Parent Category: Industries

Simulation of Quartz Glass Sagging

The simulation of quartz glass sagging can perfectly be performed with our CFD software NOGRID points. Fused Silica (SiO2) is a synthetic molten, amorphous quartz glass. Quartz glass has an extraordinarily high optical transmissivity for ultraviolet light. Due to its low coefficient of thermal expansion, quartz glass can withstand very high operating temperatures. The very good UV-light transparency of quartz glass cannot be outperformed by any other industrial glass material. Quartz glass components and fused silica optics are made of large silica glass blocks, called quartz glass "boules". This raw fused quartz glass material can be sawn, ground, polished and shaped according to customers specifications.

Here we present a simulation, computed by our meshless CFD software NOGRID points, where a quartz glass cylinder is formed in an oven under its dead weight.

 CFD simulation sagging quartz glass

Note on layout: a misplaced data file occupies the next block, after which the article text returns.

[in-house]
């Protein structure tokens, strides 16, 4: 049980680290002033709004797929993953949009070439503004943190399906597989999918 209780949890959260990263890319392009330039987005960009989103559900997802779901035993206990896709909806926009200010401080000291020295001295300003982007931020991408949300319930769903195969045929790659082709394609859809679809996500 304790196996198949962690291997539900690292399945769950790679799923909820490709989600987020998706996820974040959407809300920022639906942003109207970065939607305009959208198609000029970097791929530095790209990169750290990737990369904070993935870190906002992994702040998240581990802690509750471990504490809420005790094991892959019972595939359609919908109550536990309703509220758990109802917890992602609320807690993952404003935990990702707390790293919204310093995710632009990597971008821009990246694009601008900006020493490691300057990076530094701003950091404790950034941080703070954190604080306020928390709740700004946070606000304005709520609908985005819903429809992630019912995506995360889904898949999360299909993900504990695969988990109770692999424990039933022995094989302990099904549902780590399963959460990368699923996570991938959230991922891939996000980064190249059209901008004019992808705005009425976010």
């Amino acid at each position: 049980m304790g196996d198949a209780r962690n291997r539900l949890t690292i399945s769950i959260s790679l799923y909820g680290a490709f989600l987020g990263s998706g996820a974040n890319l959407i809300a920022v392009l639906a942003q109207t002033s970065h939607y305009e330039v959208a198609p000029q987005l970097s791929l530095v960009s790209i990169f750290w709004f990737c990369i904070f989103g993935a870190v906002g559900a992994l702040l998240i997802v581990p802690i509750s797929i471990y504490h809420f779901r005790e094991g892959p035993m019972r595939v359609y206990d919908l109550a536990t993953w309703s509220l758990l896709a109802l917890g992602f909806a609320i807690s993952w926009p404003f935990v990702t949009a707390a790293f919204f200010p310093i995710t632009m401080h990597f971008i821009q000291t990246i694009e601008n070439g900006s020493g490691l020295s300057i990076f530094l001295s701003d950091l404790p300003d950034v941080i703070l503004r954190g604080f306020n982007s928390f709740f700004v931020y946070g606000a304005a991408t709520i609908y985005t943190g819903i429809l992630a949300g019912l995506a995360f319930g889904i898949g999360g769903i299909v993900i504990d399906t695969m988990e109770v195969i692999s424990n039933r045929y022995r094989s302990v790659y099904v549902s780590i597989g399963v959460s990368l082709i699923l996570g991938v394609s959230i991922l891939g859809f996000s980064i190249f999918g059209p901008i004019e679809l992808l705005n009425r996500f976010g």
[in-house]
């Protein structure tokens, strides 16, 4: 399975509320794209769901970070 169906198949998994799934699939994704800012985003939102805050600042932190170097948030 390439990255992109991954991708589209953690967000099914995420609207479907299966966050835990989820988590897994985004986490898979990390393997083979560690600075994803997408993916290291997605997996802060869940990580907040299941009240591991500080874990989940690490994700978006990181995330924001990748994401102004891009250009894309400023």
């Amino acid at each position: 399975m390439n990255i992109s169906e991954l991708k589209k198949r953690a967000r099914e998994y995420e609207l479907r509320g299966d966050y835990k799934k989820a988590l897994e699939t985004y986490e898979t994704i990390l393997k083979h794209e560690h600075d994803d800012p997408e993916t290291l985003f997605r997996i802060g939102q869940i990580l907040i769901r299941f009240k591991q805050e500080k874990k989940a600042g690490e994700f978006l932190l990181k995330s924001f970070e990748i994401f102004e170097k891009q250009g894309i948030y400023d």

Figure 1: Simulation of the slumping a quartz glass cylinder, computed with NOGRID points

Quartz glass is most commonly heated in an oven and 'sagging' it over a form or into a mold. The glass is heated up slowly to avoid thermal shock. Approximately at the sagging temperature the quartz glass will begin to soften and appear glossy. Depending on the required process time sagging occurs at 100 °C to 300 °C above the sagging temperature. Once the quartz glass has sagged to the final state or the quartz glass has achieved the desired form the heat is quickly vented and the temperature is reduced to prevent further movement of the quartz glass and then it is stabilized at its respective annealing temperature and annealed.

It is also possible to simulate a forming process using different tools to accelerate the forming time.